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OLYMPUS DIGITAL CAMERAW290xL310xH40mm, China

The Chinese chess is a popular game since the Warring State period 1600BC and today major tournaments are held across China and it is a major past time for many.

The character of the chess resembles different roles in the military and have their own rule in movement.  Unlike western chess, the pieces are placed on the nodes rather than the square itself

  • General – 將 / 帥 (restricted in the middle “palace” 9 nodes except when executing the flying attack at the other general)
  • Advisors –  仕 on either side of the general (restricted in the palace and can only move in a diagonal fashion)
  • Elephants – 相 / 象, protectors of the general (restricted on their own side of the board which is separated by the river in the middle, moves in a 2 nodes diagonal (田 field) but the first diagonal point has to be cleared)
  • Horses – 馬 (moves in an elongated diagonal (日 sun))
  • Chariots – 車, a powerful piece (move in a vertical or horizontal straight line and more restricted to one node at a time.
  • Cannons – 砲 (move as the same way as the Chariots, it require another piece as a spring board for taking down opponent’s pieces)
  • Soldiers – 卒 / 兵 (can only advance and no retreat, once on the enemy’s side it can move side ways)

From these rules, and the popularity of the game, there are some idioms basing on the game of chess.

  • 過河卒 – “the soldier that crossed the river” – point of no return
  • 卒子過河當車使 – “soliders across the river can be used as chariots” – even minute, it can be very effective
  • 事急馬行田 – “urgent! the horse will need to across the field” – normally, the horse moves in a 日 sun fashion and the elephant in a 田 field, but being so desperate the horse will need to forfeit its usual move and do the field.
  • 放馬後炮 –  “putting the cannon behind the horse” – a powerful move, the horse enters the opponent’s palace and restricting the general from moving to either side, then the cannon come in and checkmate.  the idiom refers to those comments after checkmate.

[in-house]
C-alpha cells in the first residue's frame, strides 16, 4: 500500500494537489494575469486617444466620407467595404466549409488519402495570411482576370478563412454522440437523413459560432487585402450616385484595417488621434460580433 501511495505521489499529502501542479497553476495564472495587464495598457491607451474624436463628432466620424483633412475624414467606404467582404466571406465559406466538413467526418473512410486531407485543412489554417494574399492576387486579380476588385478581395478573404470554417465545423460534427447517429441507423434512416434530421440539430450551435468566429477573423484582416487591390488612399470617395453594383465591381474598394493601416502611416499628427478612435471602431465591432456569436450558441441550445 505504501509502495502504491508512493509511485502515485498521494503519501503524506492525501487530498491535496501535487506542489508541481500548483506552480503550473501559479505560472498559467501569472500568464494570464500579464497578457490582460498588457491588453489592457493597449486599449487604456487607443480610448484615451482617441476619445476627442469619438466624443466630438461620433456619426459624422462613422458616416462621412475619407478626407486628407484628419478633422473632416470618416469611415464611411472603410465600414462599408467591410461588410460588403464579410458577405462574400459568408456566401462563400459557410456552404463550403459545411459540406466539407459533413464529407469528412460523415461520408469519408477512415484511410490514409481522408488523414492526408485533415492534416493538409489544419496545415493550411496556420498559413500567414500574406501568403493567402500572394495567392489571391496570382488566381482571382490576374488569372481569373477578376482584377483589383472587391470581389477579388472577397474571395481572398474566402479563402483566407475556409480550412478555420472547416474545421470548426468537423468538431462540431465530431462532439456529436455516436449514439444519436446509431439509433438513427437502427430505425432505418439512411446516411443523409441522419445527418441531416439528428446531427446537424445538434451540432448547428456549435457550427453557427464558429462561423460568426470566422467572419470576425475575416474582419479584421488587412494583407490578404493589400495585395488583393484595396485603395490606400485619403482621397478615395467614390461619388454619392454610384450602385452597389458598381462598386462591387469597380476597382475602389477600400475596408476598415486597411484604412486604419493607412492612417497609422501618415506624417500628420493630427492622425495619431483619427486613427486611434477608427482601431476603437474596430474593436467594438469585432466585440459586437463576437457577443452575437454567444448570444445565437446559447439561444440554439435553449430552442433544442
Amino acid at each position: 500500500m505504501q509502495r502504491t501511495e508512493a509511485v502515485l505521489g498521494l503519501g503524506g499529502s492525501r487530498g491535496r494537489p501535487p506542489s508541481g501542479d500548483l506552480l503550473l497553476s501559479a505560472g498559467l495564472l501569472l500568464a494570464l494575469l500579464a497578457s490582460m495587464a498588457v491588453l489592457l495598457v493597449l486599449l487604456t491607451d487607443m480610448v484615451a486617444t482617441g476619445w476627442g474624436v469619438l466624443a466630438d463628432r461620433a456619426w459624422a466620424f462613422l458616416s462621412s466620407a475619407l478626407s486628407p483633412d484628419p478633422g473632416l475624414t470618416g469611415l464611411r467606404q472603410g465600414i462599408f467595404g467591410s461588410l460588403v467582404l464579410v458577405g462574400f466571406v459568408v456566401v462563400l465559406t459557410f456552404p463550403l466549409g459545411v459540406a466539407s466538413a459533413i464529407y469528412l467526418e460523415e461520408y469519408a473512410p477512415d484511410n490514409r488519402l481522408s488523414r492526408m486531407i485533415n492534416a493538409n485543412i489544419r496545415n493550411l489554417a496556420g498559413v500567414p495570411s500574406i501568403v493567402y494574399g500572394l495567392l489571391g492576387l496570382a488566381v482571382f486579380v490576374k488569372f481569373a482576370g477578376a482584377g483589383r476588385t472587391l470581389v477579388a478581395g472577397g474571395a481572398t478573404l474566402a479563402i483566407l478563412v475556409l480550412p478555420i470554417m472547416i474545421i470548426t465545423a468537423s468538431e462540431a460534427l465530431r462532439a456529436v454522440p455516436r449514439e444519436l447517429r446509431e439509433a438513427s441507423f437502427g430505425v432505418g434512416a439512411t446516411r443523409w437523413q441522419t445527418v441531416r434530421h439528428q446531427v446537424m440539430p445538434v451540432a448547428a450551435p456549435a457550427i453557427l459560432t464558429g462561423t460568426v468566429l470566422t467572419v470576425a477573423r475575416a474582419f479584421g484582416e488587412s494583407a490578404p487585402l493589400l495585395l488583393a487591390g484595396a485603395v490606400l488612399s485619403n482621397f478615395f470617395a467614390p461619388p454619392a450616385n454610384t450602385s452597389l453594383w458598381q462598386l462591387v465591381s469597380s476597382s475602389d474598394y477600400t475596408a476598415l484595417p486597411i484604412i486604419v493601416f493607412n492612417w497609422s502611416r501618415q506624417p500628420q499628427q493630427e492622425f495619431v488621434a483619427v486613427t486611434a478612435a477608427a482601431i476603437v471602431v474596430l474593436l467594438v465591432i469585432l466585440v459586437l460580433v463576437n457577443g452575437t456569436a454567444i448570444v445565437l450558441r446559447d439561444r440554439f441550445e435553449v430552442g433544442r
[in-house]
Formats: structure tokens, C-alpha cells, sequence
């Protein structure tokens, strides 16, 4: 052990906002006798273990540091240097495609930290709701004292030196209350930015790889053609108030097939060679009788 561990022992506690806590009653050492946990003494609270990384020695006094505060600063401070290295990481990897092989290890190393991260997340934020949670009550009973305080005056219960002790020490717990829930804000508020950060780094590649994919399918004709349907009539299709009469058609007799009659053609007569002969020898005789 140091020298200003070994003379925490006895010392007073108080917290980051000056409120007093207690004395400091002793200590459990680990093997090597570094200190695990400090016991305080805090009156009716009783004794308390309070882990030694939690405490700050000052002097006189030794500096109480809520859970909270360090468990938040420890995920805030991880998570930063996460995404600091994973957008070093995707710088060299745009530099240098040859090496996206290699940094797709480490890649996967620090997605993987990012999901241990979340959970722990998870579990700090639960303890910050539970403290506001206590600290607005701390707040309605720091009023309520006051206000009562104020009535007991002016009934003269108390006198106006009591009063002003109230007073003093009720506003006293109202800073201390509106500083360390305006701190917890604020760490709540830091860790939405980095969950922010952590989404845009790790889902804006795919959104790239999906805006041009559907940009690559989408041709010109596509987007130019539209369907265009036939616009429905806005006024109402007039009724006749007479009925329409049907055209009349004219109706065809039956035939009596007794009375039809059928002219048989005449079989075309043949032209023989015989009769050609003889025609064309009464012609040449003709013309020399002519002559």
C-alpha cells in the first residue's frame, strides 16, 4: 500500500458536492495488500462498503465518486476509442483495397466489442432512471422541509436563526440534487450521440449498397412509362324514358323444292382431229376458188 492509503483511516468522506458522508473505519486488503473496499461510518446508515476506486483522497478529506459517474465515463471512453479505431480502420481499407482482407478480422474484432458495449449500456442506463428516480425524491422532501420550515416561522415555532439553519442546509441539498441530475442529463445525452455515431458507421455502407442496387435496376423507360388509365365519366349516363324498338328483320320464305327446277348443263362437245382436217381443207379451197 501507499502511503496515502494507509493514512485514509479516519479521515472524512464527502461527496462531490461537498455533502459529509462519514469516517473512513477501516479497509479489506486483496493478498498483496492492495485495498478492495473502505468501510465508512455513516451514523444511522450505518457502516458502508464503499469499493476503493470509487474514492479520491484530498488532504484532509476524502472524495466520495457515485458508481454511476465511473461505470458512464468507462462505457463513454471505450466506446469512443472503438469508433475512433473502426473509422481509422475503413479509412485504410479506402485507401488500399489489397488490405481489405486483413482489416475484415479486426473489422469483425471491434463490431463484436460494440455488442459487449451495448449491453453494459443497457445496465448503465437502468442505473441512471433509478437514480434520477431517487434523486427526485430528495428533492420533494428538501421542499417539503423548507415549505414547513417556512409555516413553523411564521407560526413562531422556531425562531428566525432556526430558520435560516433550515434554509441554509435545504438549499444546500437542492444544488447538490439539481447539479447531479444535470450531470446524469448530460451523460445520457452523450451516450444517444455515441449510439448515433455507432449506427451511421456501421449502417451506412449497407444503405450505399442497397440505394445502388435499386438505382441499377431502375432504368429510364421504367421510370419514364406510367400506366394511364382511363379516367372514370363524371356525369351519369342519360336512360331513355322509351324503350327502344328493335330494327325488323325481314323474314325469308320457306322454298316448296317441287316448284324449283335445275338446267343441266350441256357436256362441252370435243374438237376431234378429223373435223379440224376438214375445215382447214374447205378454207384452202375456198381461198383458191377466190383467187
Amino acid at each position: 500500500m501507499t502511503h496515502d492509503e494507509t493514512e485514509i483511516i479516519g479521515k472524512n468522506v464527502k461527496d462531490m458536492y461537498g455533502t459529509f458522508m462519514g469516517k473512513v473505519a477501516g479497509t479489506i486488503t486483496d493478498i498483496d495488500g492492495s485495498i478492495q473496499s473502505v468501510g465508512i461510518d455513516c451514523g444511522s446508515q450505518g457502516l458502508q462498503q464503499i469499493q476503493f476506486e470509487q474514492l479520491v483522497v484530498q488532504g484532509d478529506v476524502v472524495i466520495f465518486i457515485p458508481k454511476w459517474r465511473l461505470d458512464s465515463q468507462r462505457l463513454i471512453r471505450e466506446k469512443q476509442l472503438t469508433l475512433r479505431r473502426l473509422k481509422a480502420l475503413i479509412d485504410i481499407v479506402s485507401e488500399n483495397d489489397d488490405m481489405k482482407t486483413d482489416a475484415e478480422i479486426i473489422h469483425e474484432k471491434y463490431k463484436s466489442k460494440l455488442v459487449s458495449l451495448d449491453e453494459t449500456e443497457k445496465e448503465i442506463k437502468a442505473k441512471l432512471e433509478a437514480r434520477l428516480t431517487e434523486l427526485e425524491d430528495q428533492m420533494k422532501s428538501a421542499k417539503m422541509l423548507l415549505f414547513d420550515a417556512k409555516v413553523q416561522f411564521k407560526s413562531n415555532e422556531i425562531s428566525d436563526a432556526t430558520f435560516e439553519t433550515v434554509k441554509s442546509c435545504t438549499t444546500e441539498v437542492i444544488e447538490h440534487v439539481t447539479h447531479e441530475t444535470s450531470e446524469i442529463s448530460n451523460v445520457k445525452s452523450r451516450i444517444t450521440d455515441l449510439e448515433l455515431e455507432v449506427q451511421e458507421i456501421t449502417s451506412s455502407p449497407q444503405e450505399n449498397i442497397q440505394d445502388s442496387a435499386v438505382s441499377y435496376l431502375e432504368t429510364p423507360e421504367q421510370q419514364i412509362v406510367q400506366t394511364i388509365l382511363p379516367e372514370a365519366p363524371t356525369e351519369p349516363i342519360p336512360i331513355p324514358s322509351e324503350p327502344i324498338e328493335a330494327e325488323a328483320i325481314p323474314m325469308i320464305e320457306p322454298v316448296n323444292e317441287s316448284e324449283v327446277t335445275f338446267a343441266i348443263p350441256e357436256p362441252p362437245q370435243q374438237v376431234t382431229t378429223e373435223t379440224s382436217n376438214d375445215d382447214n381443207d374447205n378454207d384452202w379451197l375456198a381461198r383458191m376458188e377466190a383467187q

• 飛象過河 – “elephant fly across the river” – as the elephant is forbidden to cross the river, it refers to those who dont follow the rules.
  • 棄車保帥 – “forfeit the chariot to save the general” – making sacrifices to avoid a total loss

OLYMPUS DIGITAL CAMERAW150xL470xH20mm, Denmark

A game from my childhood.

Rules:

  1. The Kalaha is played by 2 persons who make their moves alternatively.  They take a seat at opposite sides of the boards.  Each player has at his disposal the 6 small grooves next to him – the ambos – and the big groove at his right – the kalaha
  2. The aim is for each player to gather as many balls as possible in his own kalaha; the total amount of balls is 36
  3. Before the game starts the balls must be placed in the ambos, 3 pcs.  In each, none in the kalaha.
  4. The player selects one of his own ambos from which he removes all the balls.  Then he drops these balls one by one, from the left to the right, into his own ambos and also into the kalaha when it is next in turn.  If there are any balls left these must be dropped into the opponent’s ambos, but not into his kalah.
  5. An extra move is granted if the player drops his last ball into his own kalaha.
  6. if the player drops his last ball into an empty ambo of his own he may take both this ball and the balls in the opponent’s ambo directly opposite and drop all of them into his own kalah.
  7. The game is over when the ambos of one of hte players are empty.  The player who still has balls left in his ambos may move them into his onw kalaha as they shall be included in the final result.
  8. The player whose kalaha holds the major part of the balls is the winner.

 

W200xH100, China

Jan Zi is a game that has been popular in China and some other asian countries since the Han dynasty, since 1933 it has also been included in the National Games of the PRC competition.  The aim of the game is for the player to keep the weighted Jan Zi in the air using only their feet, a bit like volleyball or badminton.  The game can be divided broadly into three categories; causal, style and competition.  Causal; surround in a circle, passing the Jan Zi from player to player.  Style; free style and fixed style competition.  Competition; players to compete across a net, the game is similar to badminton where a larger jan zi is used.  The upper part of the Jan Zi is made up of goose feather while the weight at the base of cloth finished up with a piece of leather.

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